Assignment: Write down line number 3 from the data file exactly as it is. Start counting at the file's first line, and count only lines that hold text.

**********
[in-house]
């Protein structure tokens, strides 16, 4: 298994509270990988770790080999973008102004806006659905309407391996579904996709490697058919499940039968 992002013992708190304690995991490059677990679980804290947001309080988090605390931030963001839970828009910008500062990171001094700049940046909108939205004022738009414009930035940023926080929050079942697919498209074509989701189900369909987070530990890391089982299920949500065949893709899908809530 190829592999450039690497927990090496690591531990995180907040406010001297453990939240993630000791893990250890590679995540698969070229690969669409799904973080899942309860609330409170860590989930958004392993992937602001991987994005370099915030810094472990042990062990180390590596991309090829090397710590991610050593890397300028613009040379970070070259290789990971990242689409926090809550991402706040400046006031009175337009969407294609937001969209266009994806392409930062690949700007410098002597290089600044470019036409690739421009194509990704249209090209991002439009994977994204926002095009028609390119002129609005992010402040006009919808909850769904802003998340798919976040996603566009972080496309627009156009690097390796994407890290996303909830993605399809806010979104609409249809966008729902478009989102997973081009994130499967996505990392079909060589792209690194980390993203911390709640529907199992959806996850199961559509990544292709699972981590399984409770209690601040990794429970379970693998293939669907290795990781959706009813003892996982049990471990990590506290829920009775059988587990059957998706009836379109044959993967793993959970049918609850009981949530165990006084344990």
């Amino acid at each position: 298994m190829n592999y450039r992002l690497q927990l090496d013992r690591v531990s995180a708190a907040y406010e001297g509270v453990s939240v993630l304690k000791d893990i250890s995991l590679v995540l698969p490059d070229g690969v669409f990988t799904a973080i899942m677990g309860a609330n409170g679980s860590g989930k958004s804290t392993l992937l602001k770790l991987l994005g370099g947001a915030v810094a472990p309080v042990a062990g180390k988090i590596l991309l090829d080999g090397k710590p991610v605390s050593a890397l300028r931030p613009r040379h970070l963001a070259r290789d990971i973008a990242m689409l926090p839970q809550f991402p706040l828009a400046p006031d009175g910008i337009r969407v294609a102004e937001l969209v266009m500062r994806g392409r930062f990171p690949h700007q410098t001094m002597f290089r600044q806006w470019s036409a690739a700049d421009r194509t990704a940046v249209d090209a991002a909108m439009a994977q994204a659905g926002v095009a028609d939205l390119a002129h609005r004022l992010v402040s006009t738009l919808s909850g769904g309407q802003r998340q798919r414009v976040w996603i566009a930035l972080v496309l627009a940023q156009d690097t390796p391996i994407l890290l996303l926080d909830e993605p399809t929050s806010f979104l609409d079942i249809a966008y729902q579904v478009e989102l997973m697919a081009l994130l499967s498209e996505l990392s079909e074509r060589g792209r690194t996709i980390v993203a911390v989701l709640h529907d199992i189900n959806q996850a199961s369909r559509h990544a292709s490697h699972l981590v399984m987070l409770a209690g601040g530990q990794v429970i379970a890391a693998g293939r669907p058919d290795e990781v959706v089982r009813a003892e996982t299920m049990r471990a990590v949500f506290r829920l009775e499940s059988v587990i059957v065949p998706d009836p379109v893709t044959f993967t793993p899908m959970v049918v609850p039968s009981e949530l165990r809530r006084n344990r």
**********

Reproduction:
């Amino acid at each position: 298994m190829n592999y450039r992002l690497q927990l090496d013992r690591v531990s995180a708190a907040y406010e001297g509270v453990s939240v993630l304690k000791d893990i250890s995991l590679v995540l698969p490059d070229g690969v669409f990988t799904a973080i899942m677990g309860a609330n409170g679980s860590g989930k958004s804290t392993l992937l602001k770790l991987l994005g370099g947001a915030v810094a472990p309080v042990a062990g180390k988090i590596l991309l090829d080999g090397k710590p991610v605390s050593a890397l300028r931030p613009r040379h970070l963001a070259r290789d990971i973008a990242m689409l926090p839970q809550f991402p706040l828009a400046p006031d009175g910008i337009r969407v294609a102004e937001l969209v266009m500062r994806g392409r930062f990171p690949h700007q410098t001094m002597f290089r600044q806006w470019s036409a690739a700049d421009r194509t990704a940046v249209d090209a991002a909108m439009a994977q994204a659905g926002v095009a028609d939205l390119a002129h609005r004022l992010v402040s006009t738009l919808s909850g769904g309407q802003r998340q798919r414009v976040w996603i566009a930035l972080v496309l627009a940023q156009d690097t390796p391996i994407l890290l996303l926080d909830e993605p399809t929050s806010f979104l609409d079942i249809a966008y729902q579904v478009e989102l997973m697919a081009l994130l499967s498209e996505l990392s079909e074509r060589g792209r690194t996709i980390v993203a911390v989701l709640h529907d199992i189900n959806q996850a199961s369909r559509h990544a292709s490697h699972l981590v399984m987070l409770a209690g601040g530990q990794v429970i379970a890391a693998g293939r669907p058919d290795e990781v959706v089982r009813a003892e996982t299920m049990r471990a990590v949500f506290r829920l009775e499940s059988v587990i059957v065949p998706d009836p379109v893709t044959f993967t793993p899908m959970v049918v609850p039968s009981e949530l165990r809530r006084n344990r």